It was the first house on Center Street and did not have electricity for years, or indoor plumbing. An outhouse sat about 75 yards from the drylongso home. By the 1950s, the family had dug a well on the property and later installed an electrical pump.
Thompson recalls sleeping in the first bedroom in a bed with his brother Alex. Two younger brothers shared another bed in the home.
“The place didn’t have insulation,” Thompson says. “You ever heard that old song, ‘Sleeping at the Foot of the Bed’? Our feet were in each other’s faces. Our mother bought surplus army blankets, and we would bury ourselves in them.”
Thompson says his father repaired Durham Dairy’s delivery trucks that traveled all over the state. The demolition crew last month also removed from the property a truck discarded by the company where his father had worked.
“It was on blocks,” Thompson says of the truck. “My daddy took a drop cord that ran from the house and used the truck as a freezer locker for meat.”
Thompson says his mother was a neighborhood champion who petitioned for the construction of what was then Merrick-Moore High School, served as president of its PTA, and held fundraisers for school amenities, including band uniforms and curtains for the auditorium, yet still found time to petition the city for the first phone lines in the community and help register Black voters.
Meanwhile, Thompson as a boy explored the nearby creek where the waters streamed across deposits of soapstone. He thinks the area may be evidence of Indigenous people who first lived in the area, after he collected arrowheads that he kept in his bedroom.
Thompson moved from the home to New Jersey in 1960. His parents lived in the home for decades after their children all moved away. His father, Frank, died in 1994. He was 83. His mother, Maude, died about three years later in 1997. She was 88.
Chris Laws, president of Preservation Durham, says he was among the city residents who were “surprised and excited to hear about the log cabin” discovered in the community named to honor two of the founders of the NC Mutual Insurance Company, John Merrick and A.M. Moore, in 1898. NC Mutual will cease operations at the end of this month.
“I was deeply saddened to find out that it had been burned to the ground,” Laws wrote in an email to the INDY. “As a historic preservationist, I lament any historic structure being torn down, but this feels like such a heavy loss. We would have loved to have had an opportunity to study it and learn more about its history before it was destroyed. Finding a log cabin like this is so rare, it is really a shame that it was discarded so quickly.”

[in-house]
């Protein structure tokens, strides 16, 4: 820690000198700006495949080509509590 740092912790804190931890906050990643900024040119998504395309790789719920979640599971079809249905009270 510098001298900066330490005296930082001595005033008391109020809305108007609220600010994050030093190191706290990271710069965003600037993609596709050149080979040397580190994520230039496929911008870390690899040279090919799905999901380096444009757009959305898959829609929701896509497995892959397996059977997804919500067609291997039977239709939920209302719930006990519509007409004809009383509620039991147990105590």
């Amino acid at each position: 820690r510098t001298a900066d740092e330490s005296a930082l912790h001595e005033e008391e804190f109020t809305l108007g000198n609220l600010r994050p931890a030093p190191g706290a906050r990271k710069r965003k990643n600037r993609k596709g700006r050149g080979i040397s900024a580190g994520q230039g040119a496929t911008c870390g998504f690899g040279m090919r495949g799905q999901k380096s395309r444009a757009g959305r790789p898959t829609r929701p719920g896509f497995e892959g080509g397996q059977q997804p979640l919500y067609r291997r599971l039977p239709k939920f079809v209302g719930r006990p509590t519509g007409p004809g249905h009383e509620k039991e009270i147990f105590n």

In a phone call to the INDY, Laws notes that preservationists in the past have moved similar structures to different locations to save them.
Instead, he says, this log cabin’s discovery and burning “literally happened within the scope of a day.”
“It’s so sad,” he adds. “It would not have been difficult to move [the cabin] and carry it away. It’s just one of those things where the law only goes so far to protect unused buildings.”
Laws wonders if the building dated back to the 19th century, which would make its loss all the more lamentable.
“We don’t know its story,” he says. “I wish they could have brought [Preservation Durham] into the conversation. But capitalism doesn’t wait. A lot of out-of-state buyers are buying properties [in Durham], sites unseen.”
Bonita Green, a Merrick-Moore community resident and president of the nonprofit Merrick-Moore Community Development Corporation, was among the dozen or so Youtube video viewers who posted comments.
“I live down the street from this home,” wrote Green, who later told the INDY her great-grandparents briefly rented the log cabin when the Thompsons lived on a farm in Creedmoor.
When the INDY arrived at the log cabin location last week, the burned debris and other siding materials had been cleared away. The structure formerly sat in a roughly graded open space where a stand of trees ringed the property like a horseshoe.
There were several newly constructed homes across the street from the log cabin’s former site.
Green says the demolition crew dismantled the log cabin and filled up two large bins with wood and other materials used to build the structure. She says a third bin appeared the following day, but they burned the remaining materials. Green says neighbors grabbed some of the logs and are using them to help define the boundaries of a planned community garden named for her father, Samuel Green Sr.
Community members asked the demolition crew to take the two bins of logs to the planned community garden site on Cheek Road.
“We told them it was closer than the landfill and they wouldn’t have to pay after dropping them off,” Green says.
Thompson says he wishes someone had “jacked up that barn and transported it to a historical site,” as the man with the tractor did for his family decades before.
“You won’t find these places anymore,” he says. “They knock them down and burn them. This was a gift.”